When was the last time someone observed you teaching a sixth-form lesson? I would guess a long time ago, if ever. Everyone assumes A-level teachers know what they are doing, and senior managers are reluctant to criticise the teaching of a subject in which they lack "expert" knowledge. We have strategies for literacy, key stage 3 and behaviour, but A-level teaching remains the final secret garden, unplanted in most schools even by schemes of work.
That is why our school last year took part in the National College for School Leadership's "Within School Variation" project. We wanted to open up the hallowed ground of A-level teaching and explore the variation between boys' and girls' performance.
There is plenty of literature on how to raise boys' achievement pre-16, but little on why boys underperform at higher levels. Supported by NCSL's network of regional heads, we formed a working party of interested staff to research the issue.
Did staff use the same techniques to motivate boys in the sixth form that they used lower down the school? Did they have mixed boygirl seating and short-term lesson objectives? Did they use humour, create a competitive ethos and offer concrete rewards? Did they make learning relevant, offer constructive feedback and prompt, targeted advice on how to improve?
We sent questionnaires to staff and students. We interviewed groups of sixth-formers, observed lessons, talked with the sixth-form council and invited parents in to discuss the issue. Yes, said the mothers, they do need short-term targets - and they spend too much time drinking and learning to drive.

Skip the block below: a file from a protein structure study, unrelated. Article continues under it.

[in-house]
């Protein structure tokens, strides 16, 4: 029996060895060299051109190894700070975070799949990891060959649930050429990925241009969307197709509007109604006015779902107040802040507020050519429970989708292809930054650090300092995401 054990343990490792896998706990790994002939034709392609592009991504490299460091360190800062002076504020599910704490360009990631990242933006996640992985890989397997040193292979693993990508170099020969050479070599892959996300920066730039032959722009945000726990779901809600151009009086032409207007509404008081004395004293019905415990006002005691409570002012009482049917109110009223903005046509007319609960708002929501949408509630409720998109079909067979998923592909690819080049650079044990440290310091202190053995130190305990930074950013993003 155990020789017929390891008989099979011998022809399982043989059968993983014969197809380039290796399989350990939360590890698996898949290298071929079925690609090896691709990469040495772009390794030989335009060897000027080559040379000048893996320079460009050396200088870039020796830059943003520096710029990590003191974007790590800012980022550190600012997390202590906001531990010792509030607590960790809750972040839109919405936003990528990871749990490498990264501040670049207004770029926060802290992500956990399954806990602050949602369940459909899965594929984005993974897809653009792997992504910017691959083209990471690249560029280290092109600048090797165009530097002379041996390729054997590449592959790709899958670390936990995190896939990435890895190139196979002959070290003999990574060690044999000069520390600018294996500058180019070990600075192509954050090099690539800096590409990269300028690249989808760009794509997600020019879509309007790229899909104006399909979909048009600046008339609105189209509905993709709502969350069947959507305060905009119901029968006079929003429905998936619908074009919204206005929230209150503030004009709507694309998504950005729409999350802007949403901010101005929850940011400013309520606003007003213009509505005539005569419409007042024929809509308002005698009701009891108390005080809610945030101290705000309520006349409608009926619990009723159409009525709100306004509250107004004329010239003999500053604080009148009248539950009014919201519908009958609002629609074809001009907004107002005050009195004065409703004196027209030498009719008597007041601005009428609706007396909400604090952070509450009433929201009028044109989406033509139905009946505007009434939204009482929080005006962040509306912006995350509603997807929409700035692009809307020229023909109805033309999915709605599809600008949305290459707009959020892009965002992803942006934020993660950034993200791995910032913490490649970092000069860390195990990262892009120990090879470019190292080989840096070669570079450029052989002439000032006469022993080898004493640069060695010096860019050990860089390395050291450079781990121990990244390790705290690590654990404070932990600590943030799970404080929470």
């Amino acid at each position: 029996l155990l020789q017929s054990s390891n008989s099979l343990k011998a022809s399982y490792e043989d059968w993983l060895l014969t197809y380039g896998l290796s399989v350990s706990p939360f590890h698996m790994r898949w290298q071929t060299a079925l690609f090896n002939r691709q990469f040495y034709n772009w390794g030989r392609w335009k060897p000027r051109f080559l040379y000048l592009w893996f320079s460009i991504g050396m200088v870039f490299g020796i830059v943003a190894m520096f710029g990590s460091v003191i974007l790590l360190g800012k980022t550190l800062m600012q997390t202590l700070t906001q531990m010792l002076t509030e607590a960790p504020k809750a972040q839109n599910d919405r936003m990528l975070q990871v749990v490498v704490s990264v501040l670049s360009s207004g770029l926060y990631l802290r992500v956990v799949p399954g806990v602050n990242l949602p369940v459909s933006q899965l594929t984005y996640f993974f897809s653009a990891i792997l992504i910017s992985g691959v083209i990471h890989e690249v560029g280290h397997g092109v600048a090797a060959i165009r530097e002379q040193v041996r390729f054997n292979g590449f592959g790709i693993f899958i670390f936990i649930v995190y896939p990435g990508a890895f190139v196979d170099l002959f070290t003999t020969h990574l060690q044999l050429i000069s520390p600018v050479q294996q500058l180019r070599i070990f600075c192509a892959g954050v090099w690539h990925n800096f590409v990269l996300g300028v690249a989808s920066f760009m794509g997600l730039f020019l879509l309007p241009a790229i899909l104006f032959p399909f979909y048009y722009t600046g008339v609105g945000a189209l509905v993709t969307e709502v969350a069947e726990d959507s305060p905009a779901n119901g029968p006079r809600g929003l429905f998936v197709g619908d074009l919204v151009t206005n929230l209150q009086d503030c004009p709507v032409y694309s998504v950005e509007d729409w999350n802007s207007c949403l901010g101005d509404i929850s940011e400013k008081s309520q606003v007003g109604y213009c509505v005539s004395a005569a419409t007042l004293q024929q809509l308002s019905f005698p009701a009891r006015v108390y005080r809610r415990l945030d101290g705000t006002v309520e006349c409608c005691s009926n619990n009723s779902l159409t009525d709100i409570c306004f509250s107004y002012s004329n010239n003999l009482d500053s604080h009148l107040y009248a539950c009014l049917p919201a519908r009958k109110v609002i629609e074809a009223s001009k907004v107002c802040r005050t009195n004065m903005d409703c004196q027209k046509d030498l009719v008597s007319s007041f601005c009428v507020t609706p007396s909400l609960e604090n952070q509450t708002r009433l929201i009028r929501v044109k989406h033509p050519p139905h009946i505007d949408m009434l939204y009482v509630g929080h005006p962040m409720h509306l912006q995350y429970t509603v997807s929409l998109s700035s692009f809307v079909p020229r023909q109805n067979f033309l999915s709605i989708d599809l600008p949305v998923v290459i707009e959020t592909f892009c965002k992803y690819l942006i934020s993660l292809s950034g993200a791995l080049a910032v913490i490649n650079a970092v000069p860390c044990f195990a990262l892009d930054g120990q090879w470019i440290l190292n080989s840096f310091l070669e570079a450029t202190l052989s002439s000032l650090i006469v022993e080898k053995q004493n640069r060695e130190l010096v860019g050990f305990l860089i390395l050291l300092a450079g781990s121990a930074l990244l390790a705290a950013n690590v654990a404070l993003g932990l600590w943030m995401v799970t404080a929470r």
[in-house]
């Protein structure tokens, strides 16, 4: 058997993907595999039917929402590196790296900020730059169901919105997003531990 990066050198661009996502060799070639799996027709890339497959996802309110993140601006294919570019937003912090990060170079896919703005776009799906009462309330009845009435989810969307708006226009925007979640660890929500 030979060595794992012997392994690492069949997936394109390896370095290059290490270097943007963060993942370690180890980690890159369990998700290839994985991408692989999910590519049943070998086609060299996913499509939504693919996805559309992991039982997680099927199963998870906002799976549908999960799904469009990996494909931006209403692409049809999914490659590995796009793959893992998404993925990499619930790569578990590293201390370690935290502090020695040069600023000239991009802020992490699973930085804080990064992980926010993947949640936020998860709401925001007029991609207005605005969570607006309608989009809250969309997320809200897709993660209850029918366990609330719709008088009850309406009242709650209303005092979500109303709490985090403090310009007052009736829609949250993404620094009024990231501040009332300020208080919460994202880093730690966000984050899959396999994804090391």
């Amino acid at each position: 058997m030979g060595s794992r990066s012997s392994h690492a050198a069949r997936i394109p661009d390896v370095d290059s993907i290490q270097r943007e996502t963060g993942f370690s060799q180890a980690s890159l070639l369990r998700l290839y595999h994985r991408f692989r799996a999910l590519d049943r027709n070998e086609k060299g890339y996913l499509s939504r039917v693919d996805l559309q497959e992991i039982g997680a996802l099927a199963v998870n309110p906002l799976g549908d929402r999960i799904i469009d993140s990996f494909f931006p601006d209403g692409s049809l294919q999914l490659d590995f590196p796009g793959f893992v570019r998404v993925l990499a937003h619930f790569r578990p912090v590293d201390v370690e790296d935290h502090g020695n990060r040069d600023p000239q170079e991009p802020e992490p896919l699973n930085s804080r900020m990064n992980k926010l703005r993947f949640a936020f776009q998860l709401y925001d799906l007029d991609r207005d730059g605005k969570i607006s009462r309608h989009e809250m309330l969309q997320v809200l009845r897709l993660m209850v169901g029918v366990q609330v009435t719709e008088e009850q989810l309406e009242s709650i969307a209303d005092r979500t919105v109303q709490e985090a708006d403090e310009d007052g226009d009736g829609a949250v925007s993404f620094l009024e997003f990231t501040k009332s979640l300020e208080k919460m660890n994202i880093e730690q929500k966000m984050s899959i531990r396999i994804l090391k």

Then the light bulb came on. We asked pairs of teachers to set up discussions with each other's classes about what students thought helped their learning. This is brave and risky stuff for teachers. When they discussed the outcomes, enthusiasm shone through. They were energised simply by spending a lesson talking with their class about what worked for them and what did not. A few sacred cows were slaughtered: our personal tutoring system was not valued and the learning objectives on every board for every lesson are apparently a waste of time.
The project has confirmed that techniques used lower down the school to motivate boys hold good for the sixth form. More importantly, it has opened teachers' eyes to the power of involving students in discussing their learning. It is difficult to judge the effect on results because of the small size of A-level groups and the imbalance between numbers of boys and girls.
But boys' results at GCSE were the best ever - just 1 per cent behind the girls. The law of unintended consequences? Or a reminder that serious discussion about learning will always lead to improvement, even if not where you expected.
Roger Pope is principal of Kingsbridge community college in Devon